One day a week — Mondays — would have been set aside for “self-directed instruction.”

That plan drew backlash almost immediately, from parents and teachers on both sides of the issue. Those who opposed any face-to-face instruction mounted an especially swift and coherent campaign.

The Arlington Education Association, which represents teachers, wrote a public letter to the superintendent and the school board warning that sending students and teachers back to campus would lead to “illnesses and death.” And more than 2,300 people signed a petition calling on Arlington to switch to a 100 percent virtual model of learning for the fall.

The extremely detailed reopening plan outlined in that petition, which runs to almost 1,000 words, closely resembles the online-only program the superintendent announced Tuesday.

Laura Yellin, an Arlington teacher who works with deaf and hard-of-hearing students, was among those happy to learn of the reversal. Her job requires that she travel between three to five schools every day, working one-on-one with students at each campus, so she would have been at extra risk if schools reopened.

She thinks online teaching will be safer for everyone, given the surge in coronavirus cases nationally. And virtual lessons may actually be better for some deaf students, she said — because, back in classrooms, teachers would have to wear masks.

“If people don’t have clear masks on it’s a real challenge to read lips” or read facial expressions, said Yellin, who also is deaf. “It’s tough ... with masks, I don’t always understand when people are talking to me.”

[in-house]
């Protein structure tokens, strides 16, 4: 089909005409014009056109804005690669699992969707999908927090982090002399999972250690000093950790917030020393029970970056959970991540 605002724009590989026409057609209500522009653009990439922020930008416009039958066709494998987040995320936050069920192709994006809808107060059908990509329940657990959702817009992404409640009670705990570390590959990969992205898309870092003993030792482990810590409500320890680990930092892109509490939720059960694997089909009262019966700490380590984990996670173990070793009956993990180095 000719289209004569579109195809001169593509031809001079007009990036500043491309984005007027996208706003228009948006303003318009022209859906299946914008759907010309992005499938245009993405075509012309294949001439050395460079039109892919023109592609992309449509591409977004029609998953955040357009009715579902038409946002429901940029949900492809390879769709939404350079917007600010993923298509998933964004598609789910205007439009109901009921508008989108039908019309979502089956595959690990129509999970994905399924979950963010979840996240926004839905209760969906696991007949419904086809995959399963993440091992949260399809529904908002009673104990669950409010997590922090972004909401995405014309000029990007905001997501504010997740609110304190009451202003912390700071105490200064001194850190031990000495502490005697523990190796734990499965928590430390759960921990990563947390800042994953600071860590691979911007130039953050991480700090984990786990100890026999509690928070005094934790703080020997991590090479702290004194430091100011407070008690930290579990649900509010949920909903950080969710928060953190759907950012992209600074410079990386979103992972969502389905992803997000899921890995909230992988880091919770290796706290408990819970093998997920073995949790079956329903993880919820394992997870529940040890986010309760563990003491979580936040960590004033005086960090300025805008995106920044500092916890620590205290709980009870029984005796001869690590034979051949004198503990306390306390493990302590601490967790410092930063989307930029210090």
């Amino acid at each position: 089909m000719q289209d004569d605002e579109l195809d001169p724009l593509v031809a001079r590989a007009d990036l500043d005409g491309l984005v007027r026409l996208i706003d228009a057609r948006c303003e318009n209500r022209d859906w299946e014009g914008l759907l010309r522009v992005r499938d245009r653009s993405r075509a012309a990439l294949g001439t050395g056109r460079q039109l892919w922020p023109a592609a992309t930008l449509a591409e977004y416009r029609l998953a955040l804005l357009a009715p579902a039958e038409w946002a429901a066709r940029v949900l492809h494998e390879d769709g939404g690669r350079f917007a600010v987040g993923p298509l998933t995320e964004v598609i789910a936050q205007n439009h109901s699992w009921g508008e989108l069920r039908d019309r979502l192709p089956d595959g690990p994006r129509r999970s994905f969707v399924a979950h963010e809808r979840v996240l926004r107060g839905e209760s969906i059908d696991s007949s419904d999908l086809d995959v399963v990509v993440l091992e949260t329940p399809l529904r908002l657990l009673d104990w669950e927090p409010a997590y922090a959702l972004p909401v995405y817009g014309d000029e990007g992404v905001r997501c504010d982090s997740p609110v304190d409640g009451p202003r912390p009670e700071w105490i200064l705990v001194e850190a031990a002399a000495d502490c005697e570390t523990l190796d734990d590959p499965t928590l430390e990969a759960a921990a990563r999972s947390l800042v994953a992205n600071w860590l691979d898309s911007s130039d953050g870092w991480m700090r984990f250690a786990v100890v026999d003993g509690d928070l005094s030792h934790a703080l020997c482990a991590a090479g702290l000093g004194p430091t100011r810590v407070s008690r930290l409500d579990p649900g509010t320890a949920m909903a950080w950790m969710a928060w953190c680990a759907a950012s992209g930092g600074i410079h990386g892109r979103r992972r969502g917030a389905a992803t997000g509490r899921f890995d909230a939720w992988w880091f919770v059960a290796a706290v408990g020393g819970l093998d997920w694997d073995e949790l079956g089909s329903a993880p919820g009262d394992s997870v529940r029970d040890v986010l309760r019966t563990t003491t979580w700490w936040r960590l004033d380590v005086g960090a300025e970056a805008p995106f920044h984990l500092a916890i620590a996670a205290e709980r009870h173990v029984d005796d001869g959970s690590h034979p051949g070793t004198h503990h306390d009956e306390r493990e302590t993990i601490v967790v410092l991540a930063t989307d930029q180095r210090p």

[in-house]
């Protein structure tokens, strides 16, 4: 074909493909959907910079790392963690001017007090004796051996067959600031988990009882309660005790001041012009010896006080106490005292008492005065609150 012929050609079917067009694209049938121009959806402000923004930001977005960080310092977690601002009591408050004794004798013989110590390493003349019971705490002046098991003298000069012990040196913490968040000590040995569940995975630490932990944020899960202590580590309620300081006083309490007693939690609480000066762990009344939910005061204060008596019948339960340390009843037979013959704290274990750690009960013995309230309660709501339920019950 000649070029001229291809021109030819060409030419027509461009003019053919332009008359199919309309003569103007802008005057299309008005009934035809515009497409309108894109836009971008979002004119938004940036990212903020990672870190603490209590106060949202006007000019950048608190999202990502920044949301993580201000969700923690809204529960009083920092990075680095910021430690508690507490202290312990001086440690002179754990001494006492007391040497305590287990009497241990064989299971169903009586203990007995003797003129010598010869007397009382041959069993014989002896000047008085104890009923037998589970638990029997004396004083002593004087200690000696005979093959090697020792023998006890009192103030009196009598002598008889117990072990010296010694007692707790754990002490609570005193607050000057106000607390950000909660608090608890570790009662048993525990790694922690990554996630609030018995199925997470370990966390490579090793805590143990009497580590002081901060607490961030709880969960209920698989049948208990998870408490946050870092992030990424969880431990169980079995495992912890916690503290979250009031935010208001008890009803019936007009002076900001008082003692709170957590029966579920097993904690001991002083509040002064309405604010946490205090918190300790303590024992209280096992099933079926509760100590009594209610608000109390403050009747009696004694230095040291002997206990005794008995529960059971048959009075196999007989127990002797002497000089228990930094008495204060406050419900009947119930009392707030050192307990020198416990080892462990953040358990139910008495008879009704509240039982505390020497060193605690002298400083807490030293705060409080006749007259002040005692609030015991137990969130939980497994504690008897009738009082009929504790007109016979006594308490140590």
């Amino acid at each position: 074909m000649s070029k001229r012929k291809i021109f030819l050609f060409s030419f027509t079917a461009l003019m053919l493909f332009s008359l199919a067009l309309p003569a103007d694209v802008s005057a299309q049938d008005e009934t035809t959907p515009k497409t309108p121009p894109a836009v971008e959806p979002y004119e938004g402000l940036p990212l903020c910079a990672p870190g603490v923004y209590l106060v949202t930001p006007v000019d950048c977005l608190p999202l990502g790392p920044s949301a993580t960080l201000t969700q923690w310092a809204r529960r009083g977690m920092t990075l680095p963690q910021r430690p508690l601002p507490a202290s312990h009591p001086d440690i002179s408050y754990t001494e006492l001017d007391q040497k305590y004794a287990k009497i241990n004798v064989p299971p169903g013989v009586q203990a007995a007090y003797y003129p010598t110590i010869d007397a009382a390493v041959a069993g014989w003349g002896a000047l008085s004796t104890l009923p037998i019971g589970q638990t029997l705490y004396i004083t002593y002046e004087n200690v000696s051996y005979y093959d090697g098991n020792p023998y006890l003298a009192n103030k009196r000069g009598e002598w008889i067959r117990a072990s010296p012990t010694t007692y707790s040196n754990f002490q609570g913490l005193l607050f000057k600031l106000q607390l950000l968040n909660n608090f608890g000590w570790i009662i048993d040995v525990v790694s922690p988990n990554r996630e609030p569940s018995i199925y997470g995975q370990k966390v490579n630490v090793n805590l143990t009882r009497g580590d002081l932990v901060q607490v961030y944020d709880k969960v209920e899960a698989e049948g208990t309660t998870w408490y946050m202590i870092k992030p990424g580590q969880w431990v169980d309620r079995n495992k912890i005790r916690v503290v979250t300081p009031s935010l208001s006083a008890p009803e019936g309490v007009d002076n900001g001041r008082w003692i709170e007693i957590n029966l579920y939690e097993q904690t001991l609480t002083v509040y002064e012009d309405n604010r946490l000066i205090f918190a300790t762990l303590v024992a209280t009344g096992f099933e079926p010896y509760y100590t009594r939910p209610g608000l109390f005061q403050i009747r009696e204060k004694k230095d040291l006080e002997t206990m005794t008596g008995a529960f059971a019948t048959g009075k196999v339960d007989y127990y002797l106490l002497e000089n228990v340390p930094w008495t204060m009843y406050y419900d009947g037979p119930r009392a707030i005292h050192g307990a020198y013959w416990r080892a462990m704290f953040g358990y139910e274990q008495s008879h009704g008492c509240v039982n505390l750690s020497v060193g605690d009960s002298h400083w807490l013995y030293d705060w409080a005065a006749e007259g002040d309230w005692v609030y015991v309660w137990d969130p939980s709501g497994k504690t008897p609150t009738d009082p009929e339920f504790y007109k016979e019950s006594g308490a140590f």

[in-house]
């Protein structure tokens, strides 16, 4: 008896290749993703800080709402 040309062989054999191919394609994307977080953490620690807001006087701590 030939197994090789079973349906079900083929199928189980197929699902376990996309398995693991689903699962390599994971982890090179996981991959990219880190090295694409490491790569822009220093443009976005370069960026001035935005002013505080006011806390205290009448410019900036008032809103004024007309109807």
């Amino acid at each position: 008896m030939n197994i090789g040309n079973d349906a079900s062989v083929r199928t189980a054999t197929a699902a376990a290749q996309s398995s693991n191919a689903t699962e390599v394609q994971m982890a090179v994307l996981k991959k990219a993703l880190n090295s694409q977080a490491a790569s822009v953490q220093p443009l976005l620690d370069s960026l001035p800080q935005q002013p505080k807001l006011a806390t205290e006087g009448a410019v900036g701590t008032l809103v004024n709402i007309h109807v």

Durán wrote in his email that he recognizes many Arlington families had begun planning for the earlier model and may be feeling confused or be thrown into chaos by the sudden change.

“We recognize that this change will present challenges to many of our families,” he wrote, “and I hope that by informing you now, you will be able to make necessary adjustments to your plans for the fall.”

For Arlington parent Laura Porter, the change solved a family argument. Her husband had advocated virtual instruction, while she’d been pushing the hybrid option, eager to provide her daughter, an eighth-grader, with some social interaction.

But she gave it up without regret on Tuesday.

“I think starting the year this way makes sense, because there are just so many unknowns,” Porter said.

Her daughter is okay with it too, she said: Although her daughter will miss her friends, at least now everyone will be stuck at home. The eighth-grader had worried she’d be the only one of her group of friends to select all-virtual learning.

Porter and her husband have both worked from home successfully for months, she said, so child care won’t be an issue for the family.

“But I do feel for parents who have to go in to work, especially if they have young children,” Porter said. “I hope the school finds a way to support them.”